Affordable Housing Crisis
By SF Supervisor Gordon Mar
A record number of high-profile tech companies are looking to hold IPOs (a.k.a, go public) this year, including Uber, Lyft, Airbnb and Pinterest, among others. Together, these corporations will be worth hundreds of billions of dollars and thousands of San Franciscans will become overnight millionaires as billions in new wealth flows into our City.
If this sounds familiar, it should. We have already seen new tech wealth pour into this City, to the benefit of the few. We’ve seen its impacts – not just on our affordability crisis, but on traffic congestion, our transportation infrastructure, our public goods and services and the health and well-being of the people and communities who call this City home. We call ourselves a progressive City, and yet San Francisco has one of the largest and fastest-growing income gaps in the world.
And in the midst of this, the City enacted policies that exacerbated wealth inequality. We gave companies a tax break on stock compensation. We created the Twitter tax break to lure in and keep big companies here, and instead of asking tech companies to pay their fair share, we changed our tax system to benefit them, while losing tens of millions in revenue that could have paid for raises for teachers, affordable housing and better public transit.
We must better understand the consequences of this extreme inequality and rapid injection of new wealth from these companies going public and work to address it. This is why I’ve called for a report and hearing on how large IPOs impact housing affordability, traffic congestion, gentrification and more. As we grapple with what’s coming, I’m looking at every policy option we have to address it.
We are struggling to build enough affordable housing as it is to address the homelessness crisis and to allow people of all economic conditions to continue to live in our city and the upcoming tech IPO bonanza will only make our affordable housing strategies even more challenging. So, I have joined with SF Mayor London Breed and SF Supervisor Vallie Brown to sponsor legislation to waive fees for ADUs (a.k.a., accessory dwelling units, or in-laws) and 100 percent affordable housing projects.
I have also authored a resolution opposing Sen. Scott Wiener’s SB-50, which would override our local control to increase zoning density and heights across most of San Francisco without increasing requirements for affordable housing or community benefits – unless it is amended to address the concerns of community members and affordable housing advocates.
SB-50 is a giveaway to private interests and developers without listening to, protecting, or meeting the needs of our community. We are not simply in a housing crisis – we are in an affordability crisis, and SB-50 is not the answer to truly affordable housing.
As we think about how to better invest in addressing our affordability crisis, I hope you’ll join us for our next neighborhood Town Hall to learn more about our budget process and share your priorities for the coming year:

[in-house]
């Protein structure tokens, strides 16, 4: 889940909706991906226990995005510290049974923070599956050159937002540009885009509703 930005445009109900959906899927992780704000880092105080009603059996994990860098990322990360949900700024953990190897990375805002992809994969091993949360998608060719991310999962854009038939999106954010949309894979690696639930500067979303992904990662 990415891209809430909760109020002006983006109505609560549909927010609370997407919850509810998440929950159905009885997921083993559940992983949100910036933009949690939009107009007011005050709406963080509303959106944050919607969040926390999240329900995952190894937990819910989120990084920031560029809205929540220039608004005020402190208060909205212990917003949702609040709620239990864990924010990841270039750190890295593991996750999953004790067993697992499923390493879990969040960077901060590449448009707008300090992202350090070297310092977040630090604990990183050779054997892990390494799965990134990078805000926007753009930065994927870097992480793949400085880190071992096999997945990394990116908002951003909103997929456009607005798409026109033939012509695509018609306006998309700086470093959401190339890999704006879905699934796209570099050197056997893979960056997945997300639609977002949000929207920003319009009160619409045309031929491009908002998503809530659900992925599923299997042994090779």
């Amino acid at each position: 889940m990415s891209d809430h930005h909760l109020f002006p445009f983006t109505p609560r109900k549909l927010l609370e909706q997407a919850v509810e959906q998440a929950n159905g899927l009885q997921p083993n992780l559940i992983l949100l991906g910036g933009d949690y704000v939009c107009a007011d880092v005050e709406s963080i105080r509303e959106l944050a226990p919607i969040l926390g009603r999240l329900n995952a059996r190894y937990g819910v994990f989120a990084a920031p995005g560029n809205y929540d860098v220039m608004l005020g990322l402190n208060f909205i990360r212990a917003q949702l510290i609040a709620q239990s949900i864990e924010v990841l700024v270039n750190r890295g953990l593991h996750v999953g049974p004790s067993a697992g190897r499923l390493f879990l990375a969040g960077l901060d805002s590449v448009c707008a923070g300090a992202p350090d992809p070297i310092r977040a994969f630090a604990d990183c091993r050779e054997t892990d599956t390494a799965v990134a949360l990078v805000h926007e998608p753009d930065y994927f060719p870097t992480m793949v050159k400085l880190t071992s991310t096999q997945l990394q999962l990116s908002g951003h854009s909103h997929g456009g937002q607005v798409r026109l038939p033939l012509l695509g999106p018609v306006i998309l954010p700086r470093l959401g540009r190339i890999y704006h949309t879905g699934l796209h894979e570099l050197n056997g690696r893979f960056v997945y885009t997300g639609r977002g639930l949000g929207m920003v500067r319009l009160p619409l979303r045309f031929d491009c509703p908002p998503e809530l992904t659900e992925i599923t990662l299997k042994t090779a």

Budget 101 Town Hall
Wednesday, April 10
Abraham Lincoln High School Library
2162 24th Ave.
And while it’s a high priority, the affordability crisis isn’t all we’ve been working on:
We called for a hearing on Muni’s performance and reliability. I’ve heard from constituents every single day about train and bus delays, long wait times and reliability issues. You deserve answers. Public transportation can and should be accountable to the public and I intend to have SFMTA report publicly on Muni’s performance every single quarter going forward.
We passed a resolution supporting a permanent memorial for the victims and survivors of the Irish Famine. This resolution will celebrate the history and essential contributions the Irish-American community has made to our City, and in particular to the Sunset District, where Irish culture and traditions have rooted and flourished, to the benefit of us all.
We joined SF Supervisor Rafael Mandelman for a rally and resolution declaring a state of emergency on climate change. We need a response proportional to the crisis we face, and the crisis we face is existential. While our federal government denies this reality, it falls upon states and cities to lead. We must dramatically reduce our emissions in the next 12 years, and quickly work towards an all-electric, sustainable and resilient future. This is just the first step toward a comprehensive action plan to address the climate crisis; we will have more to share on this soon.
We joined SF Supervisor Sandra Lee Fewer for a rally and resolution in support of the Medicare for All Act, to say loudly and clearly that the City and County of San Francisco believes healthcare is a human right, not a privilege.
We have too much to share in one column, but you can always follow us on Facebook at Facebook.com/d4gordonmar, subscribe to our newsletter at gordonmar.com, or connect with our office at email@example.com to learn more!
Gordon Mar represents District 4 on the SF Board of Supervisors and can be reached at (415) 554-7460 or firstname.lastname@example.org.